The best teachers manage to engage their pupils at every lesson and developing a teaching repertoire is a very effective way of doing this. There are a whole load of strategies, activities and techniques on which they can fall back, showing pupils tons of different ways of learning by keeping lessons well varied.
The contrast between your training period and your first year as a teacher in maths teaching jobs can sometimes feel quite glaring. Sometimes the idea of trying new things as a teacher can be really difficult and branching out can be quite overwhelming. Knowing there is a narrow set of strategies that you feel confident will always work can actually be quite limiting as a teacher. This is an understandable response, seeing that your NQT year will no doubt provide a huge amount of ‘new’ ideas and teaching ways to take in. It is also a reasonable response – safety first, if you will considering you want to protect yourself and the way you’ve learned so far. This sort of approach, as you may find, brings the benefit of increased efficiency over time, as both you and your students will grow familiar with how your lessons work.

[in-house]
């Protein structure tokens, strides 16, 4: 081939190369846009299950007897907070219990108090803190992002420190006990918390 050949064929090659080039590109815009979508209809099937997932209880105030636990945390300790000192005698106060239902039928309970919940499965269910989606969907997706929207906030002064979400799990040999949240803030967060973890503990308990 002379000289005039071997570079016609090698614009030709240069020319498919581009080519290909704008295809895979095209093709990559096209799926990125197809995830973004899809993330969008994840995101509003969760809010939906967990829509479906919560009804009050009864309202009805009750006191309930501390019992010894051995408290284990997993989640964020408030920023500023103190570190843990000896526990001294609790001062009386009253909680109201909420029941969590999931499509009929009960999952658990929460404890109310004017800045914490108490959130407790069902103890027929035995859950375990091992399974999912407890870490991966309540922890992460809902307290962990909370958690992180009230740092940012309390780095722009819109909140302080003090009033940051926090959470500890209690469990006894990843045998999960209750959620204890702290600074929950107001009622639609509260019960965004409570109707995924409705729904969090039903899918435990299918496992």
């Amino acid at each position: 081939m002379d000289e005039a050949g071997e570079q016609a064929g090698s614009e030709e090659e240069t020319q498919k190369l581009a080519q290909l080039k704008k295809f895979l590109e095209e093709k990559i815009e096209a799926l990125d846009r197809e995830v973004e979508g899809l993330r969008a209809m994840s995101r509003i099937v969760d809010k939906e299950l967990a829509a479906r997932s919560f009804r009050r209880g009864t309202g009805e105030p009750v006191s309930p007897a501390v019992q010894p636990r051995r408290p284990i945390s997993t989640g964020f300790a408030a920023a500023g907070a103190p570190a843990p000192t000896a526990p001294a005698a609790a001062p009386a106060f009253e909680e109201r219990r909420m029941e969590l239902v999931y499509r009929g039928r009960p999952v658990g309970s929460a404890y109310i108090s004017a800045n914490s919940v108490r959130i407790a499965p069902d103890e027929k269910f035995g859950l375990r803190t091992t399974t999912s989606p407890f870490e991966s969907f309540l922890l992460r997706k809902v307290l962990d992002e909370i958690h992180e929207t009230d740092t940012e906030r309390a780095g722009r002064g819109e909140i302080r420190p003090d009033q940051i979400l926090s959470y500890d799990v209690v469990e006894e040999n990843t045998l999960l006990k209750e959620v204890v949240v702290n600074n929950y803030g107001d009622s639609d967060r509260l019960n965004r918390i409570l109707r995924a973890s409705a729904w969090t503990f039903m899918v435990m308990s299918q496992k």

Set yourself a goal of trying out two new things a week through your lessons. This lets you focus on the efforts you put into building your repertoire and gives the current term a sense of energy. You can’t be afraid to dive into new things when starting science teaching jobs UK because you would expect the children you teach to branch out and do new things as they learn. Your NQT year will have been a massive learning curve and trying to impart your new experiences and project the lessons you want to teach won’t be easy.
Getting to know your pupils and their learning style is the first step with building a good repertoire as the reputation you will build as a teacher will precede you job to job and you will be known for your teaching style. There are many ways to build your own teaching style and the way you decide to teach will be something you decide very early on during your training before your newly qualified teaching year. You’ll have decided already if you’re going to be the sort of teacher who talks at the class from a board, or whether you will be the sort of teacher who takes a maths lesson to the playground in the winter to wake the students up and get them excited about numbers.
Teaching is not an easy vocation but you can make it easier on yourself if you are willing to work hard for it. If you choose to ensure you are the sort of teacher who will break out of your comfort zone and go ahead with your job with eyes wide open, you will succeed.